Veterans Equal Rights Protection advocacy, VERPA,
has a Bill to abolish the Feres Doctrine before the Senate Judiciary Committee awaiting an S#. Senator Specter has had this
information since October, 2002. His administrative assistant promised us last week that the paperwork would be signed in time for Veterans Day.
So what has this got to do with the Draft?
Let me explain Feres to you and then I will show how you and others can avoid the Draft.
Feres died in a barracks fire on a military installation in New York in 1946. His wife sued the government for negligence and lost.
In 1945, Supreme Court Justice Robert Jackson temporarily stepped down from the bench because he had been nominated to become the lead prosecutor at
the Nuremberg War Crimes Tribunal. Ironically, after witnessing the presentation of crimes against humanity against the Nazi defendants, Justice
Jackson became the author of the Feres Doctrine.
Feres negates the First Amendment Right to seek redress for grievances against the government for ANY crime. The Supreme Court upheld the Feres
Doctrine in 1950.
The wording of the Feres Doctrine is all inclusive; it states that no member of the military, or their families, may bring suit against the government
for ANY crime "incidental to service".
We at VERPA specifically noted that we do not address wounds or death suffered in combat.
What we are concerned about, and have case files on, are the crimes of murder, rape, assault, torture, negligence, medical malpractice, nuclear
experimentation, medical experimentation, false arrest, perjury, witness tampering, witness intimidation, conspiracy to obstruct justice, secreting
violations of attorney client relationship, treason and more.
Current members of the Supreme court have opined that Feres is "bad law" and that Congress has the power to abolish it.
How can a person be expected to take the oath of enlistment and swear to protect and defend the Constitution of The United States while simultaneously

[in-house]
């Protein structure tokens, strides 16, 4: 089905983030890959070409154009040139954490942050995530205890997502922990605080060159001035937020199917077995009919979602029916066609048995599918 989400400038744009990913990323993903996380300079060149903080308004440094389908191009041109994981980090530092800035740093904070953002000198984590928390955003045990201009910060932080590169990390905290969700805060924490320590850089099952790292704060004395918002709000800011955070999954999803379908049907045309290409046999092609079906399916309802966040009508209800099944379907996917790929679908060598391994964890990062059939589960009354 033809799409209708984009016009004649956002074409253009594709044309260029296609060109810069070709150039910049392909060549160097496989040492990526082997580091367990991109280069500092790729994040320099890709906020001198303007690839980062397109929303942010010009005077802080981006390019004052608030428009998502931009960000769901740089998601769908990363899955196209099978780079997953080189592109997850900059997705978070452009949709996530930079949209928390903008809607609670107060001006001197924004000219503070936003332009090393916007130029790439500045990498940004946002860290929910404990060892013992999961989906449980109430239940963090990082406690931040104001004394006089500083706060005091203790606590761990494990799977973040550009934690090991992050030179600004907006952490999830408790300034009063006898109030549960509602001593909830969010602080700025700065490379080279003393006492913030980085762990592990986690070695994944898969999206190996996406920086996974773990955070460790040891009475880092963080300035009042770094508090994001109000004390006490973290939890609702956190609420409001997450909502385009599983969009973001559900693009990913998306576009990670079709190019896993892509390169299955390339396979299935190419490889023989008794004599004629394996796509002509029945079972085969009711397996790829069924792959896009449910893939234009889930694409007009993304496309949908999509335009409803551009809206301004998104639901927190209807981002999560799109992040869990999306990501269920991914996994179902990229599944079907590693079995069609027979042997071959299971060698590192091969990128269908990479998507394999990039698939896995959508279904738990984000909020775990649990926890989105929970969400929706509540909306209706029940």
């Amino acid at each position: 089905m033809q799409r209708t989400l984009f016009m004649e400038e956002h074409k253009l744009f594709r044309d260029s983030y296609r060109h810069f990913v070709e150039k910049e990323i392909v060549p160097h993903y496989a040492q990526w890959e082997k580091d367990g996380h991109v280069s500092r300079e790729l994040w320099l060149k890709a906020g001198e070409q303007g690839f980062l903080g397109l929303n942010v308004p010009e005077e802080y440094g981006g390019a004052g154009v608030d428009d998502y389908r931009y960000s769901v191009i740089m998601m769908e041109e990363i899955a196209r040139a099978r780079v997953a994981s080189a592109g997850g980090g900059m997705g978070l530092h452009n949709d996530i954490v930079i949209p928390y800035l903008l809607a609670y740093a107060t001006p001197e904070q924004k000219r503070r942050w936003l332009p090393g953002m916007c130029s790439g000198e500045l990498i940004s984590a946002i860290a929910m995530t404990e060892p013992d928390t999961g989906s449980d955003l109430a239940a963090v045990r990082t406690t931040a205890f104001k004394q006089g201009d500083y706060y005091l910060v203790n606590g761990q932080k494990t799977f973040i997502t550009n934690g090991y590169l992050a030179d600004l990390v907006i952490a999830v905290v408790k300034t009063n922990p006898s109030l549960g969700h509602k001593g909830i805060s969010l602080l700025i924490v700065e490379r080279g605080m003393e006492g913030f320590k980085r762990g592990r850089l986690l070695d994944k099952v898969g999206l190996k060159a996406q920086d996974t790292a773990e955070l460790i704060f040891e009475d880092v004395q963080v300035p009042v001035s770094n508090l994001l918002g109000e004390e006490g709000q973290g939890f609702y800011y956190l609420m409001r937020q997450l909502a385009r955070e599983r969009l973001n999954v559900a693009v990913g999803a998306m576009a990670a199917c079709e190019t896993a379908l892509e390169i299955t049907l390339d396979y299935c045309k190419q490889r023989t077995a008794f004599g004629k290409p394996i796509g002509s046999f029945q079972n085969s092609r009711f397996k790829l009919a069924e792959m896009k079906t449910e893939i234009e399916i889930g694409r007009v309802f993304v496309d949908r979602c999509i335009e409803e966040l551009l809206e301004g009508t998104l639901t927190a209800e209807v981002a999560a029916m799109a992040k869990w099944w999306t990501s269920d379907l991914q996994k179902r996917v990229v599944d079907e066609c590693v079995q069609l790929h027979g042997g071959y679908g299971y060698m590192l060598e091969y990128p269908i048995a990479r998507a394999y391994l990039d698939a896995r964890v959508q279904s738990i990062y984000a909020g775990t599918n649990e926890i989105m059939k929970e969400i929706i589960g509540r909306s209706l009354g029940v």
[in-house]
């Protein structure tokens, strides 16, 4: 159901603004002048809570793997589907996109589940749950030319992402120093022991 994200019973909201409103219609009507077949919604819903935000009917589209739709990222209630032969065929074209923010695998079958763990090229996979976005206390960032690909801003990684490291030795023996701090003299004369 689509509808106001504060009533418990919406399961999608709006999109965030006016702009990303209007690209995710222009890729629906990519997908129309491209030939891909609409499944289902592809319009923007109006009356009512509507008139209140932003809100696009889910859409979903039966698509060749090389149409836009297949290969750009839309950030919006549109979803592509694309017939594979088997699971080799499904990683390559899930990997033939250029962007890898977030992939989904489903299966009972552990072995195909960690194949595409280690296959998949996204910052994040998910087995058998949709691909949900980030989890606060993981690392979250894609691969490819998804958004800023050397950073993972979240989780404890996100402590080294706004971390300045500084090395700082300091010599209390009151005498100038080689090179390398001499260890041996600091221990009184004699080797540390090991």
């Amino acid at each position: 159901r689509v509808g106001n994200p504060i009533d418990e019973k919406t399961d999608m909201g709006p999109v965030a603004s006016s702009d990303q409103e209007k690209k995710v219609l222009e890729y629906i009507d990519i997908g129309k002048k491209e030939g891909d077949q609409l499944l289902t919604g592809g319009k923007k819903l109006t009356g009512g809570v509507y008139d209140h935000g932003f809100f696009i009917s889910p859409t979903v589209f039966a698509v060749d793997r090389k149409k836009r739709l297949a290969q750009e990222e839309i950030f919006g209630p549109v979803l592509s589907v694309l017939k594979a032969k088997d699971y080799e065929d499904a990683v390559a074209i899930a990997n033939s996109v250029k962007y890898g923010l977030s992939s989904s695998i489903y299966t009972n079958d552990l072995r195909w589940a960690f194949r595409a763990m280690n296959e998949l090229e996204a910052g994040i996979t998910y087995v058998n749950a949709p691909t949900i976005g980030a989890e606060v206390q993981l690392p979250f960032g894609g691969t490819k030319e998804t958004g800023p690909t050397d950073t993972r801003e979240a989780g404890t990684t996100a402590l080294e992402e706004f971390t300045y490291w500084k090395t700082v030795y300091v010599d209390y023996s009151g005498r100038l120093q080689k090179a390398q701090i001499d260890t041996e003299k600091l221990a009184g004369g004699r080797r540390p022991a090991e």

forfeiting their Right to seek redress under the very same Constitution? There is something very wrong with this picture.
Feres has been on the books for 54 years and not one person entering the service has ever been advised of it's existence. No one finds out about
Feres until it is too late.
Congress does not have the power to remove, alter, erase or otherwise modify the First Amendment. Our fore fathers decided that seeking redress for
grievance against the government was so important that they put it in the First Amendment.
If Feres is still a law of the land when the Draft is reinstated, affecting ALL men and women between the ages of 18-34, prospective draftees can
choose not to take the oath of enlistment because they refuse to forfeit their Right to seek redress as guaranteed by the Constitution.
So, as long as the Feres Doctrine remains adopted by Congress and upheld by the Supreme Court, no American can be compelled to accept the oath of
enlistment to join any of the Armed Forces of The United States.
There used to be an expression; "You can't go to war without bullets". That is now modified to; "You can't go to war without trigger
Chairman of The Board of VERPA